Climate extremes, which are steadily increasing in frequency, can have detrimental consequences for lake ecosystems. We used a state-of-the-art, one-dimensional, hydrodynamic-ecosystem model [General Ocean Turbulence Model (GOTM)-framework for aquatic biogeochemical models (FABM)-PCLake] to determine the influence of extreme climate events on a temperate [...] Read more.
Climate extremes, which are steadily increasing in frequency, can have detrimental consequences for lake ecosystems. We used a state-of-the-art, one-dimensional, hydrodynamic-ecosystem model [General Ocean Turbulence Model (GOTM)-framework for aquatic biogeochemical models (FABM)-PCLake] to determine the influence of extreme climate events on a temperate and temporarily summer stratified lake (Lake Bryrup, Denmark). The model was calibrated (eight years data) and validated (two years data), and the modeled variables generally showed good agreement with observations. Then, a span of extreme warming scenarios was designed based on weather data from the heatwave seen over northern Europe in May–July 2018, mimicking situations of extreme warming returning every year, every three years, and every five years in summer and all year round, respectively. We found only modest impacts of the extreme climate events on nutrient levels, which in some scenarios decreased slightly when looking at the annual mean. The most significant impacts were found for phytoplankton, where summer average chlorophyll a concentrations and cyanobacteria biomass peaks were up to 39% and 58% higher than during baseline, respectively. As a result, the phytoplankton to nutrient ratios increased during the heat wave experiments, reflecting an increased productivity and an increased cycling of nutrients in the pelagic. The phytoplankton blooms occurred up to 15 days earlier and lasted for up to half a month longer during heat wave years relative to the baseline. Our extreme scenarios illustrated and quantified the large impacts of a past heat wave (observed 2018) and may be indicative of the future for many temperate lakes. Full article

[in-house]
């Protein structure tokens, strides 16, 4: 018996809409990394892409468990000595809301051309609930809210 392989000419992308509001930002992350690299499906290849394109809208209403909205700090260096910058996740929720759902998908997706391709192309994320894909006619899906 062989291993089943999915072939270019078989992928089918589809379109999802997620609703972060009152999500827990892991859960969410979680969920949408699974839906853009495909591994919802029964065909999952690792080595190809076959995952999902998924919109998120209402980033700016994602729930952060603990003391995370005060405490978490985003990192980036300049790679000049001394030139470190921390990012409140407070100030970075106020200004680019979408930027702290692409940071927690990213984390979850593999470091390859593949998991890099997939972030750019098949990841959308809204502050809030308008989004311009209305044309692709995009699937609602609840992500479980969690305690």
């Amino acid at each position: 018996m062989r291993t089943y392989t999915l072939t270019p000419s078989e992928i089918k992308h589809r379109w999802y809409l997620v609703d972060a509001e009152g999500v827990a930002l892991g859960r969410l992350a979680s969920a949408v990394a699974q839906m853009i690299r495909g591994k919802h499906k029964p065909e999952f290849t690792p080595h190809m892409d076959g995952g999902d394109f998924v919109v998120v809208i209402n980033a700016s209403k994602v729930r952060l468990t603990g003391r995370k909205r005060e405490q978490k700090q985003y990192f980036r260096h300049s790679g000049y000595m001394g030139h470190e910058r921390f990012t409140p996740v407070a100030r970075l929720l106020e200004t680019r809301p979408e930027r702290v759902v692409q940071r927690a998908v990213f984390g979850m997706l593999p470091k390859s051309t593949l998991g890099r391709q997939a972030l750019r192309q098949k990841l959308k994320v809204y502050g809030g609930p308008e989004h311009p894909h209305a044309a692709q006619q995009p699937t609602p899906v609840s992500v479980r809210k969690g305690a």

(This article belongs to the Special Issue Effect of Extreme Climate Events on Lake Ecosystems)
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Open AccessArticle
Species-Specific Responses of Submerged Macrophytes to Simulated Extreme Precipitation: A Mesocosm Study
Water 2019, 11(6), 1160; https://doi.org/10.3390/w11061160 - 02 Jun 2019
Abstract
More frequent extreme climate events (e.g., extreme precipitation) are to be expected in the future, and such events may potentially have significant effects on freshwater ecosystems. In the present mesocosm study, the effects of simulated extreme precipitation on submerged macrophytes were evaluated for [...] Read more.
More frequent extreme climate events (e.g., extreme precipitation) are to be expected in the future, and such events may potentially have significant effects on freshwater ecosystems. In the present mesocosm study, the effects of simulated extreme precipitation on submerged macrophytes were evaluated for three different macrophyte community (MC) treatments (MC1, MC2 and MC3). MC1 consisted of only Vallisneria denseserrulata, while MC2 and MC3 included three and six species of various growth forms. Two treatments of extreme precipitation (EP) were simulated—an extreme treatment (E) simulating a sudden increase of water level from 75 cm to 150 cm within one day and a gradual treatment (G) simulating an increase to the same water level within 3 months, combined with two control treatments. Total macrophyte community biomass was resilient to the EP and MC treatments, while species-specific variations in responses, in terms of biomass, maximum height, and sexual reproduction, were found. For instance, E led to earlier flowering of Potamogeton lucens and production of more flowers, while it had adverse effects on the flowering of Ottelia alismoides. We conclude that freshwater ecosystems with high coverage of submerged macrophytes may be overall resilient to extreme precipitation under nutrient-limited conditions, especially communities with diverse growth forms. Full article
(This article belongs to the Special Issue Effect of Extreme Climate Events on Lake Ecosystems)